It got bombed with information. Everything was too fast, too much and too loud. One anchor, one reporter, at times three split screens with four different images feeding information, mainly on the same news, but sometimes even reporting entirely different news! To top it all, there would be at least three written inserts, carrying short cues about what the reporter/anchor had actually shouted at me three seconds ago. And there would always be a "breaking news" in red letters flashing on the screen, again, screaming "this is important!" My brain surrendered and went to autopilot, I couldn't listen to people shouting at me while all those different inserts and breaking news demanded my undivided attention as well.
I frantically pressed the mute button on TV and took a deep breath. So much about my first encounter with Indian news. It wasn't a culture shock, it was more a journalistic shock.When the Indian government declared 86 per cent of the country's currency would no longer be legal tender overnight, the newsroom lost no time. Credit: Reuters
My German brain is used to one anchor reading the news, and in a split screen you would have a picture or a still supporting the news. The split screen, back home, would switch into moving images, then switch to full-screen reporting of a news piece.
No inserts. No breaking news. Actually, nothing is breaking news, unless it's discussed in different panels and then finally decided by the editor-in-chief - even if it means that thousands of social and digital media websites must show pictures of two planes crashing into the twin towers for hours on end. Too slow? Certainly. But that's how we do news at my office in Germany.
Of course, this also backfires. If we really have a breaking news scenario, it takes at least half a day to book a camera team and even then our anchors or reporters may not be available at such short notice. This was something which really surprised and impressed me about the Indian newsroom.
When the Indian government declared 86 per cent of the country's currency would no longer be legal tender overnight, the newsroom lost no time. It took my colleague ten minutes and three calls to get a cameraperson, the news anchor and locations to shoot for reporting the developments the very next morning. Everybody is available, nobody complains about working the extra hours. It seems that the fast paced atmosphere also comes with enormous passion and, more importantly, the efficiency to respond swiftly to any case or situation - something I would want to take back to my dinosaur of a company in Germany.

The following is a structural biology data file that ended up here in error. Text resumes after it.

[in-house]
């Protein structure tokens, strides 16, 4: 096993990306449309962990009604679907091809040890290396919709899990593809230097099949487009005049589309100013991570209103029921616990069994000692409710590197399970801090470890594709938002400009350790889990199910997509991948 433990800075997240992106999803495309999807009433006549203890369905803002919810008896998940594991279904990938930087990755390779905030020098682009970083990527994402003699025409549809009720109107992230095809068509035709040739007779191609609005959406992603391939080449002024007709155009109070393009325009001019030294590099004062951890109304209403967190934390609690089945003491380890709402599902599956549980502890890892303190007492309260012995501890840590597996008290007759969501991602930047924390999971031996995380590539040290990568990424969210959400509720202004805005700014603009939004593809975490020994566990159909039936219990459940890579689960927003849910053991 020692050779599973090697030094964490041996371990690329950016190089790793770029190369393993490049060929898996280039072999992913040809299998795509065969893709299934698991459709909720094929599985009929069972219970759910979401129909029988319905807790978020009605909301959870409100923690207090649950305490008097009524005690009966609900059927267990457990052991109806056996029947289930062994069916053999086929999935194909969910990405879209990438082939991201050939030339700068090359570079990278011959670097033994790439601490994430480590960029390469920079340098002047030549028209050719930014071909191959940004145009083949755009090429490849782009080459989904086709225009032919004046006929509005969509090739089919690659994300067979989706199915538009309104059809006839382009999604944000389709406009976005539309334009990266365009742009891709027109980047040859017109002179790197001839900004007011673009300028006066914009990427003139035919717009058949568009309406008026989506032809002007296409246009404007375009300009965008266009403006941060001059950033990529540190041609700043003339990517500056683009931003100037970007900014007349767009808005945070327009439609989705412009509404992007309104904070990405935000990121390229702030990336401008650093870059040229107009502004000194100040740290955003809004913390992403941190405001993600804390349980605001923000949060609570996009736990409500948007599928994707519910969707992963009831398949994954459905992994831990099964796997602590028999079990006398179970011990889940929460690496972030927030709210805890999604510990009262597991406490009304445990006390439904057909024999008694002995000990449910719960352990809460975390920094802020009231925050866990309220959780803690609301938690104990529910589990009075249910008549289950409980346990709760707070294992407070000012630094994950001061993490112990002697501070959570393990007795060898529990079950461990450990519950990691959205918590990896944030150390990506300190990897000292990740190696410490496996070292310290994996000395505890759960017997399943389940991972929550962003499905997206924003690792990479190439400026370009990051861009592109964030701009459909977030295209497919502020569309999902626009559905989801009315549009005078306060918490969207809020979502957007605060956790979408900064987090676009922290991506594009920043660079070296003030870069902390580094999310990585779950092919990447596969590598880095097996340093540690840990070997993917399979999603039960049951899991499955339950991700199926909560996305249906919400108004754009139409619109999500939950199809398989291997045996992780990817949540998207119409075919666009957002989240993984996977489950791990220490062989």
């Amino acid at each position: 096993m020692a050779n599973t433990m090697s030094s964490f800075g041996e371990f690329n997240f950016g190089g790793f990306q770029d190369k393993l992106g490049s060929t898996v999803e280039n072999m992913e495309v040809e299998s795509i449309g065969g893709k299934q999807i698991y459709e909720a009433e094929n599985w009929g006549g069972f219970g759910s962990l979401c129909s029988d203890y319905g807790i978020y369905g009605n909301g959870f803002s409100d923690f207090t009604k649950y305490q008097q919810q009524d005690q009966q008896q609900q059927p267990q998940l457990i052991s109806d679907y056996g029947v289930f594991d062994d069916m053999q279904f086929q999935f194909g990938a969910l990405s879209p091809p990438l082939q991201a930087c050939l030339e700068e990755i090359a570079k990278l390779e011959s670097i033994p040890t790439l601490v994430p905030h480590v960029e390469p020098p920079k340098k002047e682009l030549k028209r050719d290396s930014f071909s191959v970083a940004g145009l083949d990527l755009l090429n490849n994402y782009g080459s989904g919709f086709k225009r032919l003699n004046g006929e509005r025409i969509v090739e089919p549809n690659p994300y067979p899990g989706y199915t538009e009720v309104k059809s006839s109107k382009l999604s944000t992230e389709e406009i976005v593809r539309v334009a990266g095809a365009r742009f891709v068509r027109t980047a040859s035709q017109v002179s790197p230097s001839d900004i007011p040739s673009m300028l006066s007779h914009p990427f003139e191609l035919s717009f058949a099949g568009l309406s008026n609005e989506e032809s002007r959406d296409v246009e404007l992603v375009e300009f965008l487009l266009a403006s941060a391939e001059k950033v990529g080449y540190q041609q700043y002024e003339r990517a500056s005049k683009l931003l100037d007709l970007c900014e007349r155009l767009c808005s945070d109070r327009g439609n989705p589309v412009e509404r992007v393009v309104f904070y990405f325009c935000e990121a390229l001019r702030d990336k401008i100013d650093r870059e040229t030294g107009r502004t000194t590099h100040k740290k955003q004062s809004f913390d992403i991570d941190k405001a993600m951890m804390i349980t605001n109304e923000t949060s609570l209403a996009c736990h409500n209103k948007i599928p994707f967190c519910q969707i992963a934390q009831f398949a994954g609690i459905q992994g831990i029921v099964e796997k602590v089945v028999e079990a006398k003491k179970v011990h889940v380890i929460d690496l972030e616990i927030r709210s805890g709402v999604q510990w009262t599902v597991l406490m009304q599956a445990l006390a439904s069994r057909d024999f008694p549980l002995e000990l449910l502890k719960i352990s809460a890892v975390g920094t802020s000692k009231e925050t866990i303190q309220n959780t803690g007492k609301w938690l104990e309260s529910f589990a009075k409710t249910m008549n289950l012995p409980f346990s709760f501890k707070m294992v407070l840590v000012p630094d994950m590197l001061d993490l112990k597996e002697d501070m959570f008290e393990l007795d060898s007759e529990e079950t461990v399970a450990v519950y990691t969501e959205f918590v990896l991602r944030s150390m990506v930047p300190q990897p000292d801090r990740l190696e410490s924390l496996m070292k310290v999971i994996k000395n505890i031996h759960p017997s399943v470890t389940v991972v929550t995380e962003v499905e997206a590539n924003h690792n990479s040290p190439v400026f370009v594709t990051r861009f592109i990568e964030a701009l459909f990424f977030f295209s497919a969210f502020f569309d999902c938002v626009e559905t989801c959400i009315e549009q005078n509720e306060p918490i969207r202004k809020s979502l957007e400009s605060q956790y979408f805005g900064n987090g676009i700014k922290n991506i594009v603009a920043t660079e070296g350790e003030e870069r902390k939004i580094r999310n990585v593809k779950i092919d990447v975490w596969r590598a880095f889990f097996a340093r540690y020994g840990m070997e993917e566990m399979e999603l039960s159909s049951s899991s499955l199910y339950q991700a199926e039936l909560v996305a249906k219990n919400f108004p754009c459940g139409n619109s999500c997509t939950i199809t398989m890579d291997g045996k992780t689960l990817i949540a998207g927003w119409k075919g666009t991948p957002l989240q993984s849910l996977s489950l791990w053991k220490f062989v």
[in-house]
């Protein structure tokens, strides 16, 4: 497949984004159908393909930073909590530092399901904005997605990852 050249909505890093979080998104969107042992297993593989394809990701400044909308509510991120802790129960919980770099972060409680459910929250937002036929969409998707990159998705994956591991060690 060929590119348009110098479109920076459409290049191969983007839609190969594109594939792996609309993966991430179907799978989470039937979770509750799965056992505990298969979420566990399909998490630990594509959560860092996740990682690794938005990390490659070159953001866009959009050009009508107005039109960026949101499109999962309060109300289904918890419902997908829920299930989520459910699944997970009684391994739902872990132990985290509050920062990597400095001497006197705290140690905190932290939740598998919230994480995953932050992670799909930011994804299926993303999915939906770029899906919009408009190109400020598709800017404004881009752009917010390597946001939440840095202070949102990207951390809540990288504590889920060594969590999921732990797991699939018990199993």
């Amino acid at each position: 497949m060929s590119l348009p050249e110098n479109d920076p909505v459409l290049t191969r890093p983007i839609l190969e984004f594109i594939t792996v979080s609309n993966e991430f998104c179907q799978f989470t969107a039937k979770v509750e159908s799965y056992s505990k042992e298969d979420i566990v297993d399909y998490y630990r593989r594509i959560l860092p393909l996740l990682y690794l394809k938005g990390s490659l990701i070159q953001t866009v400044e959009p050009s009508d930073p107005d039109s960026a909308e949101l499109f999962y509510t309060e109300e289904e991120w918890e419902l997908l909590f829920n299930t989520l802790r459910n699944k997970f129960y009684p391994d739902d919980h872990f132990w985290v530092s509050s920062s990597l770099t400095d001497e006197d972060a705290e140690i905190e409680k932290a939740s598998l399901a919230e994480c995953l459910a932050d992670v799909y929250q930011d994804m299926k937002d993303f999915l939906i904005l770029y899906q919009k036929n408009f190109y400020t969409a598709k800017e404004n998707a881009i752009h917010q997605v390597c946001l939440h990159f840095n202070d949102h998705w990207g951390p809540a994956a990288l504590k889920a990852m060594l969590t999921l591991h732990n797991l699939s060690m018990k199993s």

Having spent four weeks in the newsroom, I reached the end of my last days here. I came to the conclusion that the work of German and Indian TV journalists is not so different after all. Yes, the presentation on TV is different, as is the atmosphere in the newsroom. But the content and the very soul of our work, as well as the struggle, is basically the same. We live in times when news travels faster than we report it. Facebook, Twitter, and almost every other social media network being a fast source of information makes people believe that everybody knows everything about a situation.
Some news channels always seem to be a step ahead, even relaying rumours and assumptions as information. So who wants to watch news anyway, when it is outdated? This seems to be a question that concerns news all over the world and has all of us in a tight grip, pushing us to be faster, sooner, just better than everybody else.
But we should take a closer look at the motivation. It should not be a race about who is the fastest. There should always be enough time for research, for finding the story in the story, to uncover, to expose, to basically inform people, and not just tell them what is easily said or what they would like to hear.
Asked about the situation of journalists, veteran journalist Vipul Mudgal recently quipped: "News is what someone somewhere wants to suppress, the rest is basically advertising."
To me, this should be the essence of a journalist's job, regardless in which country she belongs to. And it definitely is something we should take the time and stand up for, and applaud. By the way, I asked my colleague what the sudden applause in the newsroom stands for. The answer is beautiful and at the same time confusing as only India can sometimes be: "It's just for fun".